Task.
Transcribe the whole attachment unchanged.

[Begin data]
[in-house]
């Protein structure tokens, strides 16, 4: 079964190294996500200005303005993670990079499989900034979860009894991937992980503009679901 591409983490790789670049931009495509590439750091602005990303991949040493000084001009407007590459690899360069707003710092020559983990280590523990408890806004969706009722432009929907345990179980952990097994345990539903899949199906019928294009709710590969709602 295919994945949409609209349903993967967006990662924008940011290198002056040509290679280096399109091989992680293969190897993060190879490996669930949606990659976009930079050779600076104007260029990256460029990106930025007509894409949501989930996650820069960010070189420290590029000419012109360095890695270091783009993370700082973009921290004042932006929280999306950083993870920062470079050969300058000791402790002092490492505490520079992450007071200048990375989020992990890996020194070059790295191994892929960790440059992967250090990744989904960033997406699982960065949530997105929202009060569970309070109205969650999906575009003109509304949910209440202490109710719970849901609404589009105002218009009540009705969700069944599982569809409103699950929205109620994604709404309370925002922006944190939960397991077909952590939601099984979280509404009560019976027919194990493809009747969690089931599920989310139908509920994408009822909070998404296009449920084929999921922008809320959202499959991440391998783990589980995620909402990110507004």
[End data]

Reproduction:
[in-house]
């Protein structure tokens, strides 16, 4: 079964190294996500200005303005993670990079499989900034979860009894991937992980503009679901 591409983490790789670049931009495509590439750091602005990303991949040493000084001009407007590459690899360069707003710092020559983990280590523990408890806004969706009722432009929907345990179980952990097994345990539903899949199906019928294009709710590969709602 295919994945949409609209349903993967967006990662924008940011290198002056040509290679280096399109091989992680293969190897993060190879490996669930949606990659976009930079050779600076104007260029990256460029990106930025007509894409949501989930996650820069960010070189420290590029000419012109360095890695270091783009993370700082973009921290004042932006929280999306950083993870920062470079050969300058000791402790002092490492505490520079992450007071200048990375989020992990890996020194070059790295191994892929960790440059992967250090990744989904960033997406699982960065949530997105929202009060569970309070109205969650999906575009003109509304949910209440202490109710719970849901609404589009105002218009009540009705969700069944599982569809409103699950929205109620994604709404309370925002922006944190939960397991077909952590939601099984979280509404009560019976027919194990493809009747969690089931599920989310139908509920994408009822909070998404296009449920084929999921922008809320959202499959991440391998783990589980995620909402990110507004």